Employers can receive compensation from the state in conjunction with temporary short-term working. The employees’ working hours can be reduced with 20, 40 or 60%. The reductions in pay for the employees must be 4, 6 or 7.5% respectively depending on the reduction in working hours. Compensation from the state is available for monthly salaries up to SEK 44,000. State support can also be received during the employee’s notice period. The employee whose employment has been terminated is, however, entitled to retain his or her full wages and other employment benefits during the notice period. Reducing such an employee’s pay would therefore constitute a breach of the Swedish Employment Protection Act.
The Swedish government has also proposed an amendment to the new scheme for state supported temporary short-term work. According to the proposal, employers may reduce employees’ working hours by 80% and simultaneously reduce the employees’ salaries by 12%. The amendments are proposed to apply for three months as of 1 May 2020.
Employers not bound by a collective bargaining agreement must sign individual agreements with its employees on short-term work. At least 70% of the employees per operational unit must sign agreements entailing participation in the short-term work and they must contain the same level of reduction. It is not possible to apply this differently depending on which group or category the employees relate to. No consultations with trade unions will be required.
If the employer is bound by a collective bargaining agreement, there must be (a) a collective bargaining agreement concerning short-term work entered into or approved by a central employees’ organisation and (b) a local collective bargaining agreement with more detailed preconditions concerning the short-term work. There is no requirement that 70% of the employees in a particular operational unit take part in the short-term work.
It should be noted that some collective bargaining agreements entered into or approved by a central trade union, do not allow for local collective bargaining agreements to be entered into if the employer has proceeded with redundancies.
State support can only be received by employers that suffer from temporary and serious financial difficulties which could not reasonably have been foreseen or avoided through other measures available. Such measures include dismissing staff who are not employed on a permanent basis and who are not judged to be critical to the operations, such as consultants, hired-in workers or temporarily employed employees. Further, the Swedish government has proposed to add a clarification to the legislation regarding issuances of dividends and other similar outgoing payments and how such transactions affect employers’ entitlement to receive state support in conjunction with short-term work. The proposal aims to clarify that employers that issue dividends and other similar outgoing payments have not suffered from temporary and serious financial difficulties, having the consequence of such employers not being entitled to receive state support.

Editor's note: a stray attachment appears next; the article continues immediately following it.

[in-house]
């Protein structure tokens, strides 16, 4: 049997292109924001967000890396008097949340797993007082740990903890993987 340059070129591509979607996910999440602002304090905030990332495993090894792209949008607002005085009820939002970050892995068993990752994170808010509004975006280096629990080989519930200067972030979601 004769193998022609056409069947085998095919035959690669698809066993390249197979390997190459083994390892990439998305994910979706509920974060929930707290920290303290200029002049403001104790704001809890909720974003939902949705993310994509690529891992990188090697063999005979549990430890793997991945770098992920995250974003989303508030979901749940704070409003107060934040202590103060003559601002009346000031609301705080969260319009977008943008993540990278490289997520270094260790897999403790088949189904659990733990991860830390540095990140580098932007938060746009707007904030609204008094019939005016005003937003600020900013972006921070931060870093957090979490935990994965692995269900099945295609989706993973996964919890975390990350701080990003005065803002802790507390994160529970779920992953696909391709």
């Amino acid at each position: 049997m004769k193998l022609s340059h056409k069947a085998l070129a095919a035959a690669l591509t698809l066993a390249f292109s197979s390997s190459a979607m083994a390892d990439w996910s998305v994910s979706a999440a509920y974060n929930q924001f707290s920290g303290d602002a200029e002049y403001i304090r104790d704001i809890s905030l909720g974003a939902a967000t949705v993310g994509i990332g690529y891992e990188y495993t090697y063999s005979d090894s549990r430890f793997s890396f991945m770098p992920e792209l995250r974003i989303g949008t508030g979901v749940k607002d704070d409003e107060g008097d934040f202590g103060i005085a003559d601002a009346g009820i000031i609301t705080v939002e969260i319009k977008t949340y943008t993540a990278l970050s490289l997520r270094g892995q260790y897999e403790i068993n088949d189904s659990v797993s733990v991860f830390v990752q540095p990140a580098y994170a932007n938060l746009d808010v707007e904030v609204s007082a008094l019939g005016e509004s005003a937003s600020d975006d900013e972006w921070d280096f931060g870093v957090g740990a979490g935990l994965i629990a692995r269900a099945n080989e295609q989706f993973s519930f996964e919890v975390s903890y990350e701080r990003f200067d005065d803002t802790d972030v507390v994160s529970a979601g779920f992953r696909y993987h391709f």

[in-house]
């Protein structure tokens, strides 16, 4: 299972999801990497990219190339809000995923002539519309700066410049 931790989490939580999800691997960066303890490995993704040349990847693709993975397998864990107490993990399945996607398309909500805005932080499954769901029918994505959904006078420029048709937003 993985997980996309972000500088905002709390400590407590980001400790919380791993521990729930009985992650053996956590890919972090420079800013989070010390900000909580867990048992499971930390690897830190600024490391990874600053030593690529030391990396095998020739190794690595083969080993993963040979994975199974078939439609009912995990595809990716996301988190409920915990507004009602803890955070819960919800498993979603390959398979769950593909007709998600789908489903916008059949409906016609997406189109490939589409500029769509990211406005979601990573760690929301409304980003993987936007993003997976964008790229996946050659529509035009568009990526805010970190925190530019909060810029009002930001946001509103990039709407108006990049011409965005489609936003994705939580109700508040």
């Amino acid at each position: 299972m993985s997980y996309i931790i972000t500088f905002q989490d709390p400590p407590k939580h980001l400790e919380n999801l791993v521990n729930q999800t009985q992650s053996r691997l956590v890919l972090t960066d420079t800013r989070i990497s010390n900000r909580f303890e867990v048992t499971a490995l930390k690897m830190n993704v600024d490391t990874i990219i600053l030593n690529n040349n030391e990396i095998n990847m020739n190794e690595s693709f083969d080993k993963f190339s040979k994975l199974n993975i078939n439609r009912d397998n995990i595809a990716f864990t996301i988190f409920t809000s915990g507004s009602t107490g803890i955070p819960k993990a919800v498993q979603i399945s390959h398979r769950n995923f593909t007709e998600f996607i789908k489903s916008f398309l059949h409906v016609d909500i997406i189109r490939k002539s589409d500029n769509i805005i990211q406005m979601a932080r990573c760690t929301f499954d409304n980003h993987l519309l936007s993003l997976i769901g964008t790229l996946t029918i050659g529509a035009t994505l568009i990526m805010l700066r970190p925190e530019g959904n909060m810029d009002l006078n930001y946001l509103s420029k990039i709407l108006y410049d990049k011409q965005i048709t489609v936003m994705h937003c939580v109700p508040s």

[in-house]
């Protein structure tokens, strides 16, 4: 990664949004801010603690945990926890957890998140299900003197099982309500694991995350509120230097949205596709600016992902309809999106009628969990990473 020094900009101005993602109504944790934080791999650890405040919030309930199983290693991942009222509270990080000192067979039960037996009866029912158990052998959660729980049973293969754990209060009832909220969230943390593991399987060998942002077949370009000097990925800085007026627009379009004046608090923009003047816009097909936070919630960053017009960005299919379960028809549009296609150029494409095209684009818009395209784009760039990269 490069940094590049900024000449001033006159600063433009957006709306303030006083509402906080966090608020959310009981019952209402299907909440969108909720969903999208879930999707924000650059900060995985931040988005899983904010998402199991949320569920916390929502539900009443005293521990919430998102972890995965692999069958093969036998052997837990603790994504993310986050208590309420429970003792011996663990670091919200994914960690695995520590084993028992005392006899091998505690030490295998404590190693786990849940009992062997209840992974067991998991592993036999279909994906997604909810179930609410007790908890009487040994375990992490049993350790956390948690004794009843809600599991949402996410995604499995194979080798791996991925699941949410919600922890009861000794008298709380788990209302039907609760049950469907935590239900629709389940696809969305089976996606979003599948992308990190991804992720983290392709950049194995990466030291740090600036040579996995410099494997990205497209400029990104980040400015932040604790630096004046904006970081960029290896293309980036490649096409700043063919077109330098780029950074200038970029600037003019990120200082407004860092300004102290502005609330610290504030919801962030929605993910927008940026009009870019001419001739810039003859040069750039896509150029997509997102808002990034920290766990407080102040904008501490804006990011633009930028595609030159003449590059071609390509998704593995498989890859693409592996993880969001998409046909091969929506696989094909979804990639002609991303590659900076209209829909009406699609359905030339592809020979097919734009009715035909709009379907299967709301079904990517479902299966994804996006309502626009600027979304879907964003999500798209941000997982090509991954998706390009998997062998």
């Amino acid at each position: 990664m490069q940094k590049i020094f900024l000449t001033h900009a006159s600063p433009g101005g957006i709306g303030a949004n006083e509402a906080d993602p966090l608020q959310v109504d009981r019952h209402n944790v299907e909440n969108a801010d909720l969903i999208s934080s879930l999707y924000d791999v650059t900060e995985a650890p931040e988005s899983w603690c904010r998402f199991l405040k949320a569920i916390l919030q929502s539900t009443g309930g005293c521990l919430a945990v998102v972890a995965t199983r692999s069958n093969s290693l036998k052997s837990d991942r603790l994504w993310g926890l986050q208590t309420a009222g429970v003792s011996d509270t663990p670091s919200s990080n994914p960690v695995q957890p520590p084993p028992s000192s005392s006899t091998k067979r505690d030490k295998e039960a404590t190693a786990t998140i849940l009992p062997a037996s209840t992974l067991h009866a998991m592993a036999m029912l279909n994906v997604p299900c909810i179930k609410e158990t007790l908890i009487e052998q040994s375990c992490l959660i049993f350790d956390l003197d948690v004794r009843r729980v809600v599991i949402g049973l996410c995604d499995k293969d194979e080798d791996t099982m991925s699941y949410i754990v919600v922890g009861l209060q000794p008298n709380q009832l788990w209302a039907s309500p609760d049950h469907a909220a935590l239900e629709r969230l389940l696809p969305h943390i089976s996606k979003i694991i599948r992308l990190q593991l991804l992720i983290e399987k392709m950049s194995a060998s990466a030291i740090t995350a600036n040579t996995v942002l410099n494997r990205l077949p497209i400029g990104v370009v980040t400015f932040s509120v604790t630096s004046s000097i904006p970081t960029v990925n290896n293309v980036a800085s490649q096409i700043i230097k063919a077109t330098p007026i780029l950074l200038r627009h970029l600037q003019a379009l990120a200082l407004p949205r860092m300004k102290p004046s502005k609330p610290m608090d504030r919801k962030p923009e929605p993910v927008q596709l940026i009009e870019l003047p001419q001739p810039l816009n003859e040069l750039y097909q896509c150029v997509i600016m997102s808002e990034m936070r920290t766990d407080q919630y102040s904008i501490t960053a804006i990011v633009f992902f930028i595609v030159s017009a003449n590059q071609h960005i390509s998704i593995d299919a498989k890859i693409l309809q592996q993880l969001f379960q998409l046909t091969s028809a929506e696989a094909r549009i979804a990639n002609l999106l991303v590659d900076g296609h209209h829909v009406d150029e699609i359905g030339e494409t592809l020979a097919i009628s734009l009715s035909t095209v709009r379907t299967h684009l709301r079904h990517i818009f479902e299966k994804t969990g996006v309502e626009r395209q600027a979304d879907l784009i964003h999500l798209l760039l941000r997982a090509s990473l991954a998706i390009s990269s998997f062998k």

Employers must also be viable from a long-term perspective for support to be available. The employer must therefore show that the operations are profitable and that they may be profitable again after support has been granted by the Swedish Agency for Economic and Regional Growth (Sw. Tillväxtverket). This should be supported by historical figures, accounts of how the company has previously handled financial difficulties etc. Newly-formed companies can show this by providing sector-specific figures etc.
A comprehensive application to the Swedish Agency for Economic and Regional Growth will be required. It therefore falls upon the employer to show that it is likely that the, above mentioned, preconditions for support are met. The applications opened on 7 April 2020 and can be retroactively implemented from 16th March 2020.
The support period is limited to six calendar months and can be extended by an additional period of three months. The Swedish Agency for Economic and Regional Growth will, however, initially only accept a four-month support period. Employers must initiate the first month no later than 45 days following approval in respect of support from the Swedish Agency for Economic and Regional Growth, otherwise support will not be provided.
The Swedish Agency for Economic and Regional Growth will, according to the Swedish government’s latest proposal, be able to conduct unannounced inspections of the work places in which the employees participate in the short-term working scheme. Employers are obligated to make a reconciliation after support has been granted by the Swedish Agency for Economic and Regional Growth. The purpose of these reconciliations is to establish the definitive amount of financial support based on the actual implementation of the working hours during the support period.
Options for employers to consider during the Covid-19 crisis to reduce labour costs